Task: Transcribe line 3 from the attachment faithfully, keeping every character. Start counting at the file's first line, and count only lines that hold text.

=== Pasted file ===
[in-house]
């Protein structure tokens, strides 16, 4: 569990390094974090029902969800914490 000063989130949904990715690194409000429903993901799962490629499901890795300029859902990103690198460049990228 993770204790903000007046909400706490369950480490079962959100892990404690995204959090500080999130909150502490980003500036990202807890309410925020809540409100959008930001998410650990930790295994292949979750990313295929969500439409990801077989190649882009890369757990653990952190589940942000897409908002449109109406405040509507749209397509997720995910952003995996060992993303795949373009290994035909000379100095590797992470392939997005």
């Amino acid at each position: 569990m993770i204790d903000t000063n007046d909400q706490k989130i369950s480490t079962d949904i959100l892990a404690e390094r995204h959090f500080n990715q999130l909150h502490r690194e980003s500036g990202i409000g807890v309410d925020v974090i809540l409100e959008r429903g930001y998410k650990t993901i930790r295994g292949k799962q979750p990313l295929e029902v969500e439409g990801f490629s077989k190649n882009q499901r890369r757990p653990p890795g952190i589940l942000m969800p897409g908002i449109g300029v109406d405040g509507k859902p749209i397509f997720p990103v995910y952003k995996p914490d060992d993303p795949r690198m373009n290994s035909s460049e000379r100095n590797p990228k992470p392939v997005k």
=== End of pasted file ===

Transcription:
């Amino acid at each position: 569990m993770i204790d903000t000063n007046d909400q706490k989130i369950s480490t079962d949904i959100l892990a404690e390094r995204h959090f500080n990715q999130l909150h502490r690194e980003s500036g990202i409000g807890v309410d925020v974090i809540l409100e959008r429903g930001y998410k650990t993901i930790r295994g292949k799962q979750p990313l295929e029902v969500e439409g990801f490629s077989k190649n882009q499901r890369r757990p653990p890795g952190i589940l942000m969800p897409g908002i449109g300029v109406d405040g509507k859902p749209i397509f997720p990103v995910y952003k995996p914490d060992d993303p795949r690198m373009n290994s035909s460049e000379r100095n590797p990228k992470p392939v997005k």